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Efficiently Careless 

Perils of privatization

Activist Si Kahn and educator Elizabeth Minnich have issued a strong and courageous warning in The Fox in the Henhouse. In many ways, the title doesn't do it justice, for a phrase so familiar doesn't quite convey the original analysis contained in the book's pages.

Essentially, Kahn and Minnich contend that we are living in a time of competing world views -- not between the forces of freedom and terror, or Islam and the West, but rather a cleavage in our own society that few people have grasped. In this blunt and readable book, the authors have succeeded, arguing persuasively that the powerful forces of privatization -- multinational corporations whose only motivation is the bottom line -- have taken over more and more of our lives.

These massive conglomerates have set their sights on the corners of our economy that used to be the sphere of the public sector -- health care and education, Social Security and prisons, water and sewer, even the unpleasant job of making war. Fortified by an ideological article of faith that the private sector can usually do it better, "the corporate privatizers," as Kahn and Minnich call them, have found an ally in the Bush Administration, and the results at times are quite clearly disastrous.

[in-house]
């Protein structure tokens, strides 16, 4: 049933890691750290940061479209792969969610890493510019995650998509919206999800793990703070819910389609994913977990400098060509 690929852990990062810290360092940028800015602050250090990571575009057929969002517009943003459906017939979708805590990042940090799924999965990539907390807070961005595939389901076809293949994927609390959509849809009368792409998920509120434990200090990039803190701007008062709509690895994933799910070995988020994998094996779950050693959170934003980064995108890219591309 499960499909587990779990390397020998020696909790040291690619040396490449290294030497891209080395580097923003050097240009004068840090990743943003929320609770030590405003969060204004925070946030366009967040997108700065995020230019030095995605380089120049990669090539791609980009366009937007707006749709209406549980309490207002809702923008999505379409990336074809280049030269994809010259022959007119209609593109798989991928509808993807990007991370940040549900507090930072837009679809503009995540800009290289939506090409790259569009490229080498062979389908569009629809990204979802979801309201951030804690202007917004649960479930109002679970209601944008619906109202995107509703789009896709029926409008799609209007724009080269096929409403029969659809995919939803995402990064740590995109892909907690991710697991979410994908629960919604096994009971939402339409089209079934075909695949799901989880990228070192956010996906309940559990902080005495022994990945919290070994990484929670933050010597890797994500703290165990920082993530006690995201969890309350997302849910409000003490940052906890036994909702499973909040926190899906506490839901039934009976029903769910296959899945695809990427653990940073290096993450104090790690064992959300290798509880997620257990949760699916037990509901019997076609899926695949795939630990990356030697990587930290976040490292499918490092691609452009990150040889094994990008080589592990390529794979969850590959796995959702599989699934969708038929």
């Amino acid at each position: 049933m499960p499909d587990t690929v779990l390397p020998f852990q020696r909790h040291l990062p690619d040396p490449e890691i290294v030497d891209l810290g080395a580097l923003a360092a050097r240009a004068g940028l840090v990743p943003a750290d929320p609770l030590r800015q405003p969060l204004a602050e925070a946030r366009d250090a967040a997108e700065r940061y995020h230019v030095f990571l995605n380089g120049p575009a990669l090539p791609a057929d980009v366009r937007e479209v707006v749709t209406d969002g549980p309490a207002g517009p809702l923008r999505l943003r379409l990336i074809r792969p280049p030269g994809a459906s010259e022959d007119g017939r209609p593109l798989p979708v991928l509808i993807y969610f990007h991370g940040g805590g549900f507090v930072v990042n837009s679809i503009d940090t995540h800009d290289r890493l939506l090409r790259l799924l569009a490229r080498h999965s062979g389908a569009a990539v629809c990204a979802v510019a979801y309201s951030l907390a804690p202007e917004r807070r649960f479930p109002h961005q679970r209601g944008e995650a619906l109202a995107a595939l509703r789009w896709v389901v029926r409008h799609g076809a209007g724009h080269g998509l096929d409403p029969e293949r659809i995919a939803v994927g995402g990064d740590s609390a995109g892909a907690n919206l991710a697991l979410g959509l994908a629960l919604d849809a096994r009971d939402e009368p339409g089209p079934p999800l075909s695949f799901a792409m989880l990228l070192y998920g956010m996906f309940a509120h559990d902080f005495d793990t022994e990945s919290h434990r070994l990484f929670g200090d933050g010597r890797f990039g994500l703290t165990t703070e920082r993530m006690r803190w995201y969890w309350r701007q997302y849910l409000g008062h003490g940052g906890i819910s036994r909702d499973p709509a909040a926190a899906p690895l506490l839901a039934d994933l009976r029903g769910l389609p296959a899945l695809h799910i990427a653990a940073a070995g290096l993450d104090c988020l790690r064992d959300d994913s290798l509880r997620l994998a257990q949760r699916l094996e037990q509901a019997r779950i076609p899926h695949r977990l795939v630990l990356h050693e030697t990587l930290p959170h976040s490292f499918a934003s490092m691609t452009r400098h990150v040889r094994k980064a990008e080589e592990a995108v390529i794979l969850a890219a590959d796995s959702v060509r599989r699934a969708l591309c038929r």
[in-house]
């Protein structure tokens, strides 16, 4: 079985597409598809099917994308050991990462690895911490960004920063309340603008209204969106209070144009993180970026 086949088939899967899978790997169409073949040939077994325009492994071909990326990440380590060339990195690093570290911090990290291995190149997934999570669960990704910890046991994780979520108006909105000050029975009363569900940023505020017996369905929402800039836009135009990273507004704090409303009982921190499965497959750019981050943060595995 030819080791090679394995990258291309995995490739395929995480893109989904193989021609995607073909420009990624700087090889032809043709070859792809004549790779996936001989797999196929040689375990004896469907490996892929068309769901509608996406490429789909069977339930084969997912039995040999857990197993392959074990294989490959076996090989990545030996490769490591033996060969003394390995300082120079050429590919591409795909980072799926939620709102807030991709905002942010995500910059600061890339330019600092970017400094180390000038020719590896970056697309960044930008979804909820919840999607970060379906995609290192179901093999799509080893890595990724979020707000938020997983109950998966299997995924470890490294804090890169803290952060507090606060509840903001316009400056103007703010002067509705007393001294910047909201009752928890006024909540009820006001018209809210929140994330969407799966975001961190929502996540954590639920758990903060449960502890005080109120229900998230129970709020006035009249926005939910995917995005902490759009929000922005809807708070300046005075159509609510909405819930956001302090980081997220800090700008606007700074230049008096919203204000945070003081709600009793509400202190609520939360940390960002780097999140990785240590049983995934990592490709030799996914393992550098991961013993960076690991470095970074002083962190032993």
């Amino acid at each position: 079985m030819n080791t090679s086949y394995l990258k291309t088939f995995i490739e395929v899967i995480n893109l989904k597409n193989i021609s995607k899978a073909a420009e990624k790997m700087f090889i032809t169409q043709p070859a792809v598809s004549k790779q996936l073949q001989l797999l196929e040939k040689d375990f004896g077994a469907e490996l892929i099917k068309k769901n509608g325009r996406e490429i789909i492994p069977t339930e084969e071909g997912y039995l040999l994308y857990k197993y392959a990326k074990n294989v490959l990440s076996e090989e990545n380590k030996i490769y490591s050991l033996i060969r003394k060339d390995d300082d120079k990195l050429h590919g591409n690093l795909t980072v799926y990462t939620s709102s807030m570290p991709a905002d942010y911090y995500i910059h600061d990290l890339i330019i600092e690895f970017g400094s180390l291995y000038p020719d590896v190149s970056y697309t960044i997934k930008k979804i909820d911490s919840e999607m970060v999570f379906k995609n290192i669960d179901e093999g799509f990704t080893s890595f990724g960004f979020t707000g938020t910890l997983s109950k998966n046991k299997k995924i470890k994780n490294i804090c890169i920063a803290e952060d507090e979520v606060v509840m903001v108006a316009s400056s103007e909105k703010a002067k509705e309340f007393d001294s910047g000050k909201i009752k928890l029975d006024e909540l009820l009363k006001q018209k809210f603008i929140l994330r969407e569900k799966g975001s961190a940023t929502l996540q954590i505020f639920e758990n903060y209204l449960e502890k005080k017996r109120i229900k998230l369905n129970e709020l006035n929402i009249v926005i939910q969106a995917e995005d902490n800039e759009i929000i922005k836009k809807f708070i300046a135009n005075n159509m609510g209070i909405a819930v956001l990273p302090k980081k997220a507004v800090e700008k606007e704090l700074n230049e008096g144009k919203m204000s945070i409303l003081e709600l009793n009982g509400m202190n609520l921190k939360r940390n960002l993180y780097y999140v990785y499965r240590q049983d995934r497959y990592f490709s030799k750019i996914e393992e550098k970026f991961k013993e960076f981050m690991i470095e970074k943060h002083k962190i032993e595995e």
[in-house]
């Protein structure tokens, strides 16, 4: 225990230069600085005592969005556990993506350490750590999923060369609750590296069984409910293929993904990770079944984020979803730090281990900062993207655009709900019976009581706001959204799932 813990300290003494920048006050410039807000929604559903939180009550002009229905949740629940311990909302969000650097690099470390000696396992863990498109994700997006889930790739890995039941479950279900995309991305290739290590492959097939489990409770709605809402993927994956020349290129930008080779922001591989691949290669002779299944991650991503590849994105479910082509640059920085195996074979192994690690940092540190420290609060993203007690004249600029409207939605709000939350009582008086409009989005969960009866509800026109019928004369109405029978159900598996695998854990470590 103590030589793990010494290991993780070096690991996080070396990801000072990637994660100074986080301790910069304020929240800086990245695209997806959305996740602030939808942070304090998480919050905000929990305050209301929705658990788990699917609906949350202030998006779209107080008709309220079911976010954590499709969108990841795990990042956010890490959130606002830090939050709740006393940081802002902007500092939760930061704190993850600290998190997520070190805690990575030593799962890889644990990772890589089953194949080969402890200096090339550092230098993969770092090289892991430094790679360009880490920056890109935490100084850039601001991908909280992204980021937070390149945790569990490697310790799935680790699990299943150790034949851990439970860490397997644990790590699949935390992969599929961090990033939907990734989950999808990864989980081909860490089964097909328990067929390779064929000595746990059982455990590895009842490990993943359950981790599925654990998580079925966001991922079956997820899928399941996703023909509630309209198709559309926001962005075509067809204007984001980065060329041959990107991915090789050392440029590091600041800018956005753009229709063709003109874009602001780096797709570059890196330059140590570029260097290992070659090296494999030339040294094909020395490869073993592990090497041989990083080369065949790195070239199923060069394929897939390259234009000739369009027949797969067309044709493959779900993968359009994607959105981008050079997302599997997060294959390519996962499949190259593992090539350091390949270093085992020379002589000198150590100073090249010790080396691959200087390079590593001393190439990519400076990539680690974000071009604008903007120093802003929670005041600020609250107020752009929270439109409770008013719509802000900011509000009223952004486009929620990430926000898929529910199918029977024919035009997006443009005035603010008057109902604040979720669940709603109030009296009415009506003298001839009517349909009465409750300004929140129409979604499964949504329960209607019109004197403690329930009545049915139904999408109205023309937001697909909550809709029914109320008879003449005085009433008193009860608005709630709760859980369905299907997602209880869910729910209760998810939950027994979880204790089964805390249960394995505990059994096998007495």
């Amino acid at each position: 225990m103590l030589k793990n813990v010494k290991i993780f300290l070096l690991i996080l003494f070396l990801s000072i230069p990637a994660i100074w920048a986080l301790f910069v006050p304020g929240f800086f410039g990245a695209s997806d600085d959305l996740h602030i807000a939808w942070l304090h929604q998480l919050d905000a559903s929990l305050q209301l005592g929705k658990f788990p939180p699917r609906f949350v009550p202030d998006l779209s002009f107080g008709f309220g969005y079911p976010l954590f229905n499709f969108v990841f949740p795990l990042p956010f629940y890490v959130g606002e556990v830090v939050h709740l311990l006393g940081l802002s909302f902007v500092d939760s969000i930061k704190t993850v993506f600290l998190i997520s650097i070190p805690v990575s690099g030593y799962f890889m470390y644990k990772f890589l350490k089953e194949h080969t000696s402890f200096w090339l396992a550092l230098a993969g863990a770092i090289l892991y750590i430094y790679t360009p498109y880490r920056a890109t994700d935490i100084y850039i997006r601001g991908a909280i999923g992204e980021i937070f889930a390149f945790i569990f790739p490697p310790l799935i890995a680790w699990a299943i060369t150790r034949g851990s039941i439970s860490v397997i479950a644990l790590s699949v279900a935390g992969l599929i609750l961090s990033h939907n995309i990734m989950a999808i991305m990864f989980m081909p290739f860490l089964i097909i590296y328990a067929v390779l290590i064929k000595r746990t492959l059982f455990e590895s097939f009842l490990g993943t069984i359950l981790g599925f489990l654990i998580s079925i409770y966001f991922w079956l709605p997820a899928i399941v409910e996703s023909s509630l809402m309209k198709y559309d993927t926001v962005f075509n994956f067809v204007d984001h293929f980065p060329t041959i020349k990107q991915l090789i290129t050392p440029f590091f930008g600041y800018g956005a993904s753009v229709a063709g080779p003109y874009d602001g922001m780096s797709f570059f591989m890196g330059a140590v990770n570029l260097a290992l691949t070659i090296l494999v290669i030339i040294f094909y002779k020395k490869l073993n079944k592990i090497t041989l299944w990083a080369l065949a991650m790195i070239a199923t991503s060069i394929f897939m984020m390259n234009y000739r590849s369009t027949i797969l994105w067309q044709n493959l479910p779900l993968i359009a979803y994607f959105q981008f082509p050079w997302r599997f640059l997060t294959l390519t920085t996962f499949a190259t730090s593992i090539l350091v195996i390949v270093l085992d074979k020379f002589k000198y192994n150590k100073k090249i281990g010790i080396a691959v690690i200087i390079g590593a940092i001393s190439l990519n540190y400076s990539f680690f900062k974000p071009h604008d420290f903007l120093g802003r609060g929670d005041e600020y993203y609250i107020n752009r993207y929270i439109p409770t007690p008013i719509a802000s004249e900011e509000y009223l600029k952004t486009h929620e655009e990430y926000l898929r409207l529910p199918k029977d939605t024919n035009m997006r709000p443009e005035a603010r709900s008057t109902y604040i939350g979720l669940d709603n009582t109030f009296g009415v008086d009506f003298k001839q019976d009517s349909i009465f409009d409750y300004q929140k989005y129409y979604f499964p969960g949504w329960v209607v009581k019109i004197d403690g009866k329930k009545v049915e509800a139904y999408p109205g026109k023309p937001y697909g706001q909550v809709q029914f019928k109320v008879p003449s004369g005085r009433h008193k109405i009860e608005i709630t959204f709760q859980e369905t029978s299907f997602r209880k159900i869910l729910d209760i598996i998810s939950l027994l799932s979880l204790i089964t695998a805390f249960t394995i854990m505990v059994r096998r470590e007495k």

In Iraq, for example, in the city of Mosul, insurgents blew up a mess hall for United States troops, killing 22 people. One military analyst expressed his astonishment that in contrast to long established practice, masses of soldiers were being fed at one time. That, he said, was something never done in a combat zone, precisely because a single bomb or mortar shell could kill so many people at once. But the job of feeding the soldiers in Mosul had been outsourced to a private company more interested in efficiency and profits than it was in the safety of the soldiers.

Kahn and Minnich believe that's merely one example of the dangers of rampant privatization -- the perilous delegation of our public business to companies whose goal is maximizing profit. These corporations, which do not, of course, make any pretense at being democratic, and value their riches above the public good, are rapidly changing the way we live, in effect beating the drum for a new set of values for which the authors believe we will pay. This book is an eloquent and well-reasoned warning that all of us will dismiss at our peril.

Former Charlotte journalist Frye Gaillard is writer in residence at the University of South Alabama.

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